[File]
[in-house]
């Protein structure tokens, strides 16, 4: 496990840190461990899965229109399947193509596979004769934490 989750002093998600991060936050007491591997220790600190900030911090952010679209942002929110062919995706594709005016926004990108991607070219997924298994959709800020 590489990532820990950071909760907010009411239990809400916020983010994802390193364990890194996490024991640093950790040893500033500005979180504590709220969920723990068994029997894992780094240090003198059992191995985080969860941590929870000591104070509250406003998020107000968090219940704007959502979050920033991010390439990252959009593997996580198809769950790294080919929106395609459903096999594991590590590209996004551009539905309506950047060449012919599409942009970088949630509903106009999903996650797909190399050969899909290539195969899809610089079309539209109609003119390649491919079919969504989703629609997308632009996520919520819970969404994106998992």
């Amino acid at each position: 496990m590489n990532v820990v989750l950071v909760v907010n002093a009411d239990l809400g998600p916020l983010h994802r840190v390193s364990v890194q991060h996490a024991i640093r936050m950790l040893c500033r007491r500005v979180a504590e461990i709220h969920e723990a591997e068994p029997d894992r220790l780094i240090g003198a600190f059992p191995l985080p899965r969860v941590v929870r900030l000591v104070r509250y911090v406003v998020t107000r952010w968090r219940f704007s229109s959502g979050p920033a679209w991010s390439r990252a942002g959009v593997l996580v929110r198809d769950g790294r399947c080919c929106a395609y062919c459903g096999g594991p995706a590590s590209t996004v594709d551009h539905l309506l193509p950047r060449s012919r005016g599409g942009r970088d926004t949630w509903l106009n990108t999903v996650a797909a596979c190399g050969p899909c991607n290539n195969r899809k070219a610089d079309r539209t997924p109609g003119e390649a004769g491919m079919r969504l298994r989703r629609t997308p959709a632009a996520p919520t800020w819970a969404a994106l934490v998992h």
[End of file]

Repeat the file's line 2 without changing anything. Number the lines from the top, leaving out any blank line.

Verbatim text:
């Protein structure tokens, strides 16, 4: 496990840190461990899965229109399947193509596979004769934490 989750002093998600991060936050007491591997220790600190900030911090952010679209942002929110062919995706594709005016926004990108991607070219997924298994959709800020 590489990532820990950071909760907010009411239990809400916020983010994802390193364990890194996490024991640093950790040893500033500005979180504590709220969920723990068994029997894992780094240090003198059992191995985080969860941590929870000591104070509250406003998020107000968090219940704007959502979050920033991010390439990252959009593997996580198809769950790294080919929106395609459903096999594991590590590209996004551009539905309506950047060449012919599409942009970088949630509903106009999903996650797909190399050969899909290539195969899809610089079309539209109609003119390649491919079919969504989703629609997308632009996520919520819970969404994106998992």